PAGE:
(1)
conduct on the part of the defendant, or of one under whom he claims, giving rise to the situation of which complaint is made for which the complaint seeks a remedy;
(2)
delay in asserting the complainant's rights, the complainant having had knowledge or notice, of the defendant's conduct and having been afforded an opportunity to institute a suit;
(3)
lack of knowledge or notice on the part of the defendant that the complainant would assert the right on which he bases his suit; and
(4)
injury or prejudice to the defendant in the event relief is accorded to the complainant, or the suit is not held to be barred.[46]
Petitioners' inaction for forty-five (45) years reduced their right to recover the subject property into a stale demand.

In Mejia,[47] the Court held in essence that the principle of laches is one of estoppel because it prevents people who have slept on their rights from prejudicing the rights of third parties who have placed reliance on the inaction of the original patentee and his successors in interest.[48] The following pronouncement in the case of Claverias v. Quingco[49] is therefore apropos to the case at bar:
...Courts cannot look with favor at parties who, by their silence, delay and inaction, knowingly induce another to spend time, effort and expense in cultivating the land, paying taxes and making improvements thereon for 30 long years, only to spring from ambush and claim title when the possessor's efforts and the rise of the land values offer an opportunity to make easy profit at his expense.[50]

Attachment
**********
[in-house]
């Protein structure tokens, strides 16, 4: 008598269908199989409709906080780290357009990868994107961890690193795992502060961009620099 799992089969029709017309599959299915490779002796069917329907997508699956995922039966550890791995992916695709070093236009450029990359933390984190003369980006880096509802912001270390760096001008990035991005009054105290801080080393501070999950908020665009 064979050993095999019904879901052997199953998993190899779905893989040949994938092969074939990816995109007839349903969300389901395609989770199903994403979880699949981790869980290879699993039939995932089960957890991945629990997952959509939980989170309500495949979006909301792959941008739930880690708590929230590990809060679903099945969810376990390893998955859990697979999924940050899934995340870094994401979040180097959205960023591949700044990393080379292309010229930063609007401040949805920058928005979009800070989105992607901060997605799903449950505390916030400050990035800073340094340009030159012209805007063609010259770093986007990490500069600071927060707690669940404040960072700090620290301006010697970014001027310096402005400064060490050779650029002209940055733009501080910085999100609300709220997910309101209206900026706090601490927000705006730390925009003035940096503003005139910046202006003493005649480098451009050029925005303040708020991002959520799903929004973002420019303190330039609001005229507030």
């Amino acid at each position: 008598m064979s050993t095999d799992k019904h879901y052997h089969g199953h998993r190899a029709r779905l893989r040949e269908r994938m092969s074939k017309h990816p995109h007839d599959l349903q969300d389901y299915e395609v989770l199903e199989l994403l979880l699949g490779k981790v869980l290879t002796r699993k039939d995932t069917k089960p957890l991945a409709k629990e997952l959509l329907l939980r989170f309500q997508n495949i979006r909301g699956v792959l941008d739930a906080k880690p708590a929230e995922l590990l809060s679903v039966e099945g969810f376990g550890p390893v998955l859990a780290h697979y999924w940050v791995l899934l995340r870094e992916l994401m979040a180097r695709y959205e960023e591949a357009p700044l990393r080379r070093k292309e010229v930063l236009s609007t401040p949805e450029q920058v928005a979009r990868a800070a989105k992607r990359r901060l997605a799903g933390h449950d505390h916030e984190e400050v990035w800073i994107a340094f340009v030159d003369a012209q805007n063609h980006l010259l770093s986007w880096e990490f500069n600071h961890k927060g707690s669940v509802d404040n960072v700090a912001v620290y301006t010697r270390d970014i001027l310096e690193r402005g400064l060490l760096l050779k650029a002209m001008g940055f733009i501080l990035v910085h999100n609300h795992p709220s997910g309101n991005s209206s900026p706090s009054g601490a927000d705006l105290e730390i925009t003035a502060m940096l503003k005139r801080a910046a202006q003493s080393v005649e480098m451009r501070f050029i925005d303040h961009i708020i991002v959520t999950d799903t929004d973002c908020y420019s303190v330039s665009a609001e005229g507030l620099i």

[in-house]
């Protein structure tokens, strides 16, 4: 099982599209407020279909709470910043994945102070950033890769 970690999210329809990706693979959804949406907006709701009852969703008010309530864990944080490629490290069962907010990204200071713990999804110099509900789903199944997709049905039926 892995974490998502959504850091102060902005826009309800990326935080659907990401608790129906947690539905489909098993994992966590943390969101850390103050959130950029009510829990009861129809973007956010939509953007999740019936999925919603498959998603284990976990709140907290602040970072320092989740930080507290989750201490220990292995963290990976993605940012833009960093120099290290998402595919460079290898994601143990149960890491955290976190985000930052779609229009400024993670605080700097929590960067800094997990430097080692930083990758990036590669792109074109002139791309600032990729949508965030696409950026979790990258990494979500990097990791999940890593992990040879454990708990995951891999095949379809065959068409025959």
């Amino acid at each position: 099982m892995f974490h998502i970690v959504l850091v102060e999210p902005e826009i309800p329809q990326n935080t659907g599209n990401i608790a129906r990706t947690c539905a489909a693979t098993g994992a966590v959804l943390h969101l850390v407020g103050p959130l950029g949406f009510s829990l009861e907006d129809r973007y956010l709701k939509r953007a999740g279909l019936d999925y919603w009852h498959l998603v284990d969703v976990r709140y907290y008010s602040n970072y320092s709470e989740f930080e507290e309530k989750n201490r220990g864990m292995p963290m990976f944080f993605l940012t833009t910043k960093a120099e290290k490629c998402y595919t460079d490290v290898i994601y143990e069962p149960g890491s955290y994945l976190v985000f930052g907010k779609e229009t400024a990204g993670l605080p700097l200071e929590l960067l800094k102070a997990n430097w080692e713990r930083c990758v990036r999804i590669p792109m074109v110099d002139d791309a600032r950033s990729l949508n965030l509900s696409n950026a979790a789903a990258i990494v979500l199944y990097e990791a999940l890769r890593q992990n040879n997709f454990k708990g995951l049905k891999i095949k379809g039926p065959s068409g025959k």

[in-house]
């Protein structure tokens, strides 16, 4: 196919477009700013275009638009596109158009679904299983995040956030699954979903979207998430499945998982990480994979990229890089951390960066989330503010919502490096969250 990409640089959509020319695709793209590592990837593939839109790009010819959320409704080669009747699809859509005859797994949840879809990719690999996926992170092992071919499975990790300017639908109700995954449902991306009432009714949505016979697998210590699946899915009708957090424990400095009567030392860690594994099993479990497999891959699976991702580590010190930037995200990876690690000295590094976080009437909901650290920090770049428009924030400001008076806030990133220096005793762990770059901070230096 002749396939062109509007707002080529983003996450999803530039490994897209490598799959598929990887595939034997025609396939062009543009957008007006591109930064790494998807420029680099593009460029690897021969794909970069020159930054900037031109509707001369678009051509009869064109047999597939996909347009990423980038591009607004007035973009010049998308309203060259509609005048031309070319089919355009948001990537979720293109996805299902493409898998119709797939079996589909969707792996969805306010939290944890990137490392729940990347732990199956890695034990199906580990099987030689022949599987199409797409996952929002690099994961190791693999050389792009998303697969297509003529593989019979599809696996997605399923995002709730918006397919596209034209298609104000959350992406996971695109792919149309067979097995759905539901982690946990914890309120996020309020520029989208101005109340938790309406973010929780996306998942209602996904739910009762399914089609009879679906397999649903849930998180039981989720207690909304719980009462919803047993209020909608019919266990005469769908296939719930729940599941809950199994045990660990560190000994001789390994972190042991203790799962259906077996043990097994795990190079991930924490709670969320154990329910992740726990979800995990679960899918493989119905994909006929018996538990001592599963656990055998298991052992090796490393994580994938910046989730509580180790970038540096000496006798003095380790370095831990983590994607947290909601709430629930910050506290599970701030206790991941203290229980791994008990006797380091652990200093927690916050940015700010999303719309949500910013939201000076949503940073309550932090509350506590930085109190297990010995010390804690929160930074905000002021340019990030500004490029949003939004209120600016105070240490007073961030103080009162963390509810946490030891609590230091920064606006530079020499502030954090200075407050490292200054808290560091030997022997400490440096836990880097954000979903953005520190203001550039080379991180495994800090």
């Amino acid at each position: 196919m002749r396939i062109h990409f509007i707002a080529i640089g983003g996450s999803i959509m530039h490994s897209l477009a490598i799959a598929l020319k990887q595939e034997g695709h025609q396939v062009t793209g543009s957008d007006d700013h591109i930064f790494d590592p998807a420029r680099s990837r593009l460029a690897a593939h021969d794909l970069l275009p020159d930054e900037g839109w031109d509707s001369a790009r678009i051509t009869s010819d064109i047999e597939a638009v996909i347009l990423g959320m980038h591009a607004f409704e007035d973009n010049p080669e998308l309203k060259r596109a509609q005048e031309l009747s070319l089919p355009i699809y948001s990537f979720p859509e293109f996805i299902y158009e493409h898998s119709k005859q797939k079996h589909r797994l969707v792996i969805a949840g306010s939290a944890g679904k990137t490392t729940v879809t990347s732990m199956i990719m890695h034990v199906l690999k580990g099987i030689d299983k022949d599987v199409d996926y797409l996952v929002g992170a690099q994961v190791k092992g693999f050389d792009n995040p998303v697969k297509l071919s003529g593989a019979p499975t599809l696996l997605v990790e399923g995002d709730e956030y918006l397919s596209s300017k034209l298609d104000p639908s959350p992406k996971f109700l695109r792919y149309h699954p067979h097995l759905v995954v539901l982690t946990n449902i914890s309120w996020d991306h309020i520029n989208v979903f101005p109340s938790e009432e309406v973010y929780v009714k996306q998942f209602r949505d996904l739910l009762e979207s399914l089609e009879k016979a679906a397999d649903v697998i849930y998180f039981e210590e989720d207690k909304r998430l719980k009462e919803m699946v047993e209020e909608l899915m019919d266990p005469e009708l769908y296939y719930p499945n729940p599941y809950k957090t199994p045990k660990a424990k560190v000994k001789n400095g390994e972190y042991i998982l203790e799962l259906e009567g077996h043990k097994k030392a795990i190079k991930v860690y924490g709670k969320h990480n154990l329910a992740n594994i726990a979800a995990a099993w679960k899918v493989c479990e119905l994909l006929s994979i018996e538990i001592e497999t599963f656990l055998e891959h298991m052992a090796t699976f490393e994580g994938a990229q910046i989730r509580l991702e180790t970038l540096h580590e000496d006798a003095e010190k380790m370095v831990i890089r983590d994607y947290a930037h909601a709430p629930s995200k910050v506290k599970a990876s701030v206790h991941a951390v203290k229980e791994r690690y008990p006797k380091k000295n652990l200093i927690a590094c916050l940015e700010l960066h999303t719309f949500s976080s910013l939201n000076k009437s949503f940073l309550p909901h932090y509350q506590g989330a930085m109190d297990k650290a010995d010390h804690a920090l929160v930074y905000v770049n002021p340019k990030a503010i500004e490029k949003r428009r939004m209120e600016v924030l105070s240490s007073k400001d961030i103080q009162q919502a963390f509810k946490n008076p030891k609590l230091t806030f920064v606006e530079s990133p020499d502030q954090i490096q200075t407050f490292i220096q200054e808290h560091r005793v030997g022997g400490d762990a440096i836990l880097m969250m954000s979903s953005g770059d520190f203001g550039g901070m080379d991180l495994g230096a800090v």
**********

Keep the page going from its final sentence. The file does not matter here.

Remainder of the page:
WHEREFORE, the Petition is DENIED. The challenged decision of the Court of Appeals is AFFIRMED insofar as it ruled that the claim of petitioners is barred by laches. No pronouncement as to costs.

SO ORDERED.

Puno, (Chairman), Austria-Martinez, Callejo, Sr., and Chico-Nazario, JJ., concur.



[1] Penned by Associate Justice Jose L. Sabio, Jr., concurred in by Associate Justices Cancio C. Garcia (now a member of the Supreme Court) and Hilarion L. Aquino (retired); Rollo, pp. 70-80.

[2] Rollo, p. 82.

[3] RTC Records, Vol. 1, pp. 1-7.

[4] Id. at 158-165.

[5] RTC Records, Vol.  2, p. 730.

[6] Id.,  Vol.  1, p. 359.

[7] Ibid. Rollo, p. 95.

[8] RTC Records, Vol. 2, pp. 730-731, 805.

[9] Rollo, p. 11.

[10] Ibid.

[11] Ibid. 

[12] Ibid.

[13] RTC Records, Vol. 2, p. 738.

[14] Id., Vol. 1, pp. 19-21.

[15] Id. at 2-7.

[16] The records indicate that Galo Sabanal was the vendee in this Deed of  Definite Sale. However, there is no indication how Salcedo might have acquired the property from Sabanal.

[17] RTC Records, Vol. 1, pp. 51-58.

[18] Ibid.

[19] Id. at 73-76.

[20] Id. at 124-137.

[21] CA Rollo, pp. 55-56.

[22] Rollo, pp. 70-80.

[23] 294 SCRA 714, 717 (1998).

[24] Supra note 22 at 76.

[25] Rollo, p. 79.

[26] Id. at 13.

[27] Heirs of Leopoldo Vencilao, Sr. v. CA, 351 Phil. 815 (1998).

[28] G.R. Nos. 34080 and 34693, 22 March 1991, 195 SCRA 482.

[29] Rollo, pp. 75-77.

[30] RTC Records, Vol. 2, p. 805.

[31] Eduarte v. Court of Appeals, 370 Phil. 18, 27 (1999) citing Vda. de Cabrera v. Court of Appeals, 267 SCRA 339 (1997); Republic v. Sandiganbayan, 255 SCRA 438 (1996); Catholic Bishop of Balanga v. Court of Appeals, 264 SCRA 181 (1996).

[32] Vda. De Cabrera, et al. v. CA, et al., 335 Phil. 19 (1997).

[33] 229 Phil. 436, 446 (1986).

[34] 135 Phil. 229 (1968)

[35] 100 Phil. 277, 280 (1956).

[36] Ibid.

[37] Rollo, p. 78.

[38] Id. at 12.

[39] Id. at 14-21.

[40] G.R. No. L-27088, 31 July 1975, 65 SCRA 605, 609-610.

[41] Ibid.

[42] 96 Phil. 622, 637 (1954), citing 19 Am. Jur., 343-344.

[43] Supra note 35.

[44] Supra note 34.

[45] G.R. No. 77744, 6 March 1992, 207 SCRA 66.

[46] Supra notes 42-45.

[47] Supra note 35.

[48] Ibid.

[49] Supra note 45 citing Miguel v. Catalino.

[50] Ibid.